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  • Writer's pictureKev Thomas Writes

Respect Your Ears



While on a safari in 1994 an over excited client fired his .375 H&H while he was standing about a foot to my left. The rifle was wearing a muzzle-brake which was directly opposite my left ear when he took the shot, and the resulting concussion wave put me onto my knees. Aside from the extremely loud zinging noise in the ear, it was excruciatingly painful, and if I blocked my nose, and then while keeping my mouth closed tried to blow, air came out of my ear. Simply put, I’d suffered a perforated ear drum.

 

Annoyingly, I hadn’t even given the go ahead for the client to shoot as I was still glassing a warthog. To add insult to injury, he missed, which was probably a good thing because it was a very mediocre warthog. In anger, pain, and frustration, I remonstrated with him. Perhaps too loudly, because at that stage I couldn’t hear anything with my left ear aside from the zinging noise. The gist of my lecture, after telling him how irresponsible it was of him to have fired without the go ahead from me, was how there is no real need to fit muzzle-brakes onto rifles. And if you do, it normally indicates you can’t handle the recoil of a particular calibre. My suggestion was he either start using a lighter calibre, or if he was handloading to use a lesser powder charge.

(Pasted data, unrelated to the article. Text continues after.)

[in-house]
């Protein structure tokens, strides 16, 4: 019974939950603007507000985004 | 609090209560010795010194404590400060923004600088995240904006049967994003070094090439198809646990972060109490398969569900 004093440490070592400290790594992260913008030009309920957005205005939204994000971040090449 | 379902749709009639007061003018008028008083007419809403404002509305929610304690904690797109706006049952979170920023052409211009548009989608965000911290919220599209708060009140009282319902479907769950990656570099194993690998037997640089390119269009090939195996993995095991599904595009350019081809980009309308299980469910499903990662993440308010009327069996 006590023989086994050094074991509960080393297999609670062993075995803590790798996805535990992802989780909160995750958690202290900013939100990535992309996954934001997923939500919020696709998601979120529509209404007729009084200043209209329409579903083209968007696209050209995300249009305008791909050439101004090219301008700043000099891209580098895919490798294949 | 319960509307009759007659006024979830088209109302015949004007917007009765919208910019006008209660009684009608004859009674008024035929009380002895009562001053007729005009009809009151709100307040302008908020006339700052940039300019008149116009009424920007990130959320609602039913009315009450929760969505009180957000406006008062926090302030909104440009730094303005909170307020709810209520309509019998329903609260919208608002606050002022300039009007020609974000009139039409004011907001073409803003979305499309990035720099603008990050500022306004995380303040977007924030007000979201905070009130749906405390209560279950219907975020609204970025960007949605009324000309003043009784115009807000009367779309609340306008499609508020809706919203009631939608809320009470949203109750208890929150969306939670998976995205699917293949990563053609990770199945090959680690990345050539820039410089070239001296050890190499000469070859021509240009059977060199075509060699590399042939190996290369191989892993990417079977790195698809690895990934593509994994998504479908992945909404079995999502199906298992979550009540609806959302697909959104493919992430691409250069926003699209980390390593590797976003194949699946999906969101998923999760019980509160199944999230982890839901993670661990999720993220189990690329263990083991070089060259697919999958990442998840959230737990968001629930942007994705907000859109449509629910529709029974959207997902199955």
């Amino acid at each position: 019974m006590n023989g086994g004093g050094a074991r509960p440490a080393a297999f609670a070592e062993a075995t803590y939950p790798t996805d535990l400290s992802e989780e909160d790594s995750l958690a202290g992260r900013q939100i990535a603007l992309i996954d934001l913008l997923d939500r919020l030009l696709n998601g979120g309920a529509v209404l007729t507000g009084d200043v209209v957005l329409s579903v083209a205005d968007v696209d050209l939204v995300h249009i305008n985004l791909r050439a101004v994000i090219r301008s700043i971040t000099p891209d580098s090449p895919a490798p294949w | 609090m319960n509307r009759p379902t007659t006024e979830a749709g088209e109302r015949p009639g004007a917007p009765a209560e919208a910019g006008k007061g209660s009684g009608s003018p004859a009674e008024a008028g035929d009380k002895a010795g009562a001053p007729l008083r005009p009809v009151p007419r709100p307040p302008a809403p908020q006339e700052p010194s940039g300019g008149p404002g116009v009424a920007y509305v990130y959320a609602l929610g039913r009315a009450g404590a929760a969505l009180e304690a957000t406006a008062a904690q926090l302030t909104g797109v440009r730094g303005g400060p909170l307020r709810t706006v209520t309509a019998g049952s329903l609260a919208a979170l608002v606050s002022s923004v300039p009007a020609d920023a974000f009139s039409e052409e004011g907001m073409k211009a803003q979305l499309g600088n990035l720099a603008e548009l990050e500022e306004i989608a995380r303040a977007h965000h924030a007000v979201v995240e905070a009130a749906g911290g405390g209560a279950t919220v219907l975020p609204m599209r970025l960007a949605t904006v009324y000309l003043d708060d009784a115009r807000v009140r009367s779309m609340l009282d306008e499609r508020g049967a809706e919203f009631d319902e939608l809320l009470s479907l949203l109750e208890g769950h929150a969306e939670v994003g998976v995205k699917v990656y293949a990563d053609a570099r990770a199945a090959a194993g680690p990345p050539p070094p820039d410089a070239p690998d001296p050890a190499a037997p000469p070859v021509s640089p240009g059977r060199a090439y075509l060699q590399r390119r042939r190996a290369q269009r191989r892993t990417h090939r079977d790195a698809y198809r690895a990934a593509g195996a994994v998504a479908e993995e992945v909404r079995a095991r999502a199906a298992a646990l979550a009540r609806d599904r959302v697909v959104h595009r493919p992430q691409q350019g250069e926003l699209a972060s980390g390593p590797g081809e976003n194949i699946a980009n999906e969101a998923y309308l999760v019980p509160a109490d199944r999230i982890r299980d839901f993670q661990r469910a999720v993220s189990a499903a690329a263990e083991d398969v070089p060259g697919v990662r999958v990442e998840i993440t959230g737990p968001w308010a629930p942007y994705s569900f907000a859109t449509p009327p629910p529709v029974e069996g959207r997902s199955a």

Coloradan, Brian Spradling, wears ear protection while checking his rifle for zero during one of his African safaris

The above incident was my introduction to what is medically termed tinnitus, a ringing in the ears which will stay with me until I die. A friend once described it as sounding ‘like Christmas beetles (cicadas) singing in his ears.’ He actually thought it was cicadas until he blocked his ears only to find the noise continued! My guess is most veteran PHs, game rangers, wildlife managers and soldiers all suffer to a greater or lesser degree from tinnitus. In the main brought on by gunfire concussion which is of course part of the risk which goes with these kind of career choices.